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Genomic selection for resistance to mammalian bark stripping and associated chemical compounds in radiata pine

Citation

Nantongo, JS and Potts, BM and Klapste, J and Graham, NJ and Dungey, HS and Fitzgerald, H and O'Reilly-Wapstra, JM, Genomic selection for resistance to mammalian bark stripping and associated chemical compounds in radiata pine, G3: Genes, Genomes, Genetics Article jkac245. ISSN 2160-1836 (In Press) [Refereed Article]


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Copyright Statement

Copyright (2022) The Author(s). Published by Oxford University Press on behalf of Genetics Society of America. This is an Open Access article distributed under the terms of the Creative Commons Attribution License (https://creativecommons.org/licenses/by/4.0/), which permits unrestricted reuse, distribution, and reproduction in any medium, provided the original work is properly cited.

DOI: doi:10.1093/g3journal/jkac245

Abstract

The integration of genomic data into genetic evaluations can facilitate the rapid selection of superior genotypes and accelerate the breeding cycle in trees. In this study, 390 trees from 74 control-pollinated families were genotyped using a 36K Axiom SNP array. A total of 15,624 high-quality SNPs were used to develop genomic prediction models for mammalian bark stripping, tree height and selected primary and secondary chemical compounds in the bark. Genetic parameters from different genomic prediction methods-single-trait best linear unbiased prediction based on a marker-based relationship matrix (GBLUP), multi-trait single-step GBLUP which integrated the marker-based and pedigree-based relationship matrices (ssGBLUP) and the single-trait generalised ridge regression (GRR) - were compared to equivalent single- or multi-trait pedigree-based approaches (ABLUP). The influence of the statistical distribution of data on the genetic parameters was assessed. Results indicated that the heritability estimates were increased nearly 2-fold with genomic models compared to the equivalent pedigree-based models. Predictive accuracy of the ssGBLUP was higher than the ABLUP for most traits. Allowing for heterogeneity in marker effects through the use of GRR did not markedly improve predictive ability over GBLUP, arguing that most of the chemical traits are modulated by many genes with small effects. Overall, the traits with low pedigree-based heritability benefited more from genomic models compared to the traits with high pedigree-based heritability. There was no evidence that data skewness or presence of outliers affected the genomic or pedigree-based genetic estimates.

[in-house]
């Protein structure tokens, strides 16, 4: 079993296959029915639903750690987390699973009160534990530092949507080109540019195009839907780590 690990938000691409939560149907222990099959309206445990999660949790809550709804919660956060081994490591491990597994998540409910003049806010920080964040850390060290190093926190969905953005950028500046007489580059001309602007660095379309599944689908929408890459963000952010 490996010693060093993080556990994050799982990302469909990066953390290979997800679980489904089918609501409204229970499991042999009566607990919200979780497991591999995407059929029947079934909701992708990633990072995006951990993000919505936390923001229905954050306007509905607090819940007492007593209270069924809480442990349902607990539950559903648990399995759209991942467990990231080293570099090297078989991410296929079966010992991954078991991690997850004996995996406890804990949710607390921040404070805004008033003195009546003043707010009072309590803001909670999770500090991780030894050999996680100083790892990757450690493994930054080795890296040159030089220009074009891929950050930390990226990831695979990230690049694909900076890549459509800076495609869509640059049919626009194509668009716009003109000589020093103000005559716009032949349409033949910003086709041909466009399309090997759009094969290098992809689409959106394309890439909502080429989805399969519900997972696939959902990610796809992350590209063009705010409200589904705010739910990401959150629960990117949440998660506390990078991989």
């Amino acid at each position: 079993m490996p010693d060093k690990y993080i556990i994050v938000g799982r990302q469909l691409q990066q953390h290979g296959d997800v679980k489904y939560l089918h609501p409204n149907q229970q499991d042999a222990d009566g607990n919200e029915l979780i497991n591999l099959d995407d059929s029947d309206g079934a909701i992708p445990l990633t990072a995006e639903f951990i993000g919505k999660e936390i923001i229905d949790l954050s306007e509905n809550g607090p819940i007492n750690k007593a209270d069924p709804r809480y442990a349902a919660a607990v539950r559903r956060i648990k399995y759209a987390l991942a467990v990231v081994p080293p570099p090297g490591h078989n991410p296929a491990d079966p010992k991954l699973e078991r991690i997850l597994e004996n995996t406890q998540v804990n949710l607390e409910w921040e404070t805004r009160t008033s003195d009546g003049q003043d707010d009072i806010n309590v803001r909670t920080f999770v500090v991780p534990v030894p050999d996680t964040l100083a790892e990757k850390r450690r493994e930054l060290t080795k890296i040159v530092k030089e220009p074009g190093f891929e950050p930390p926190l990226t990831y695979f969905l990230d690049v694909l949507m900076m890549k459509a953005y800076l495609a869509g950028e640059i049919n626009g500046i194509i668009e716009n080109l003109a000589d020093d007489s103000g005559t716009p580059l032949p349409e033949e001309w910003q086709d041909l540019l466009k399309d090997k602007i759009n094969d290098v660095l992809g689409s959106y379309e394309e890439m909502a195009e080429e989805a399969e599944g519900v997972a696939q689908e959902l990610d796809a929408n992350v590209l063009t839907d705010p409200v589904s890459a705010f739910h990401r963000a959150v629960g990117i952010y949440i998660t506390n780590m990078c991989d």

Item Details

Item Type:Refereed Article
Keywords:genomics, chemistry, defense, bark stripping, Pinus radiata, genomic prediction, GenPred, shared data resource
Research Division:Agricultural, Veterinary and Food Sciences
Research Group:Forestry sciences
Research Field:Tree improvement (incl. selection and breeding)
Objective Division:Manufacturing
Objective Group:Wood, wood products and paper
Objective Field:Wood products
UTAS Author:Nantongo, JS (Mrs Judith Nantongo)
UTAS Author:Potts, BM (Professor Brad Potts)
UTAS Author:Fitzgerald, H (Mr Hugh Fitzgerald)
UTAS Author:O'Reilly-Wapstra, JM (Professor Julianne O'Reilly-Wapstra)
ID Code:153954
Year Published:In Press
Funding Support:Australian Research Council (LP140100602)
Deposited By:Plant Science
Deposited On:2022-10-18
Last Modified:2022-11-03
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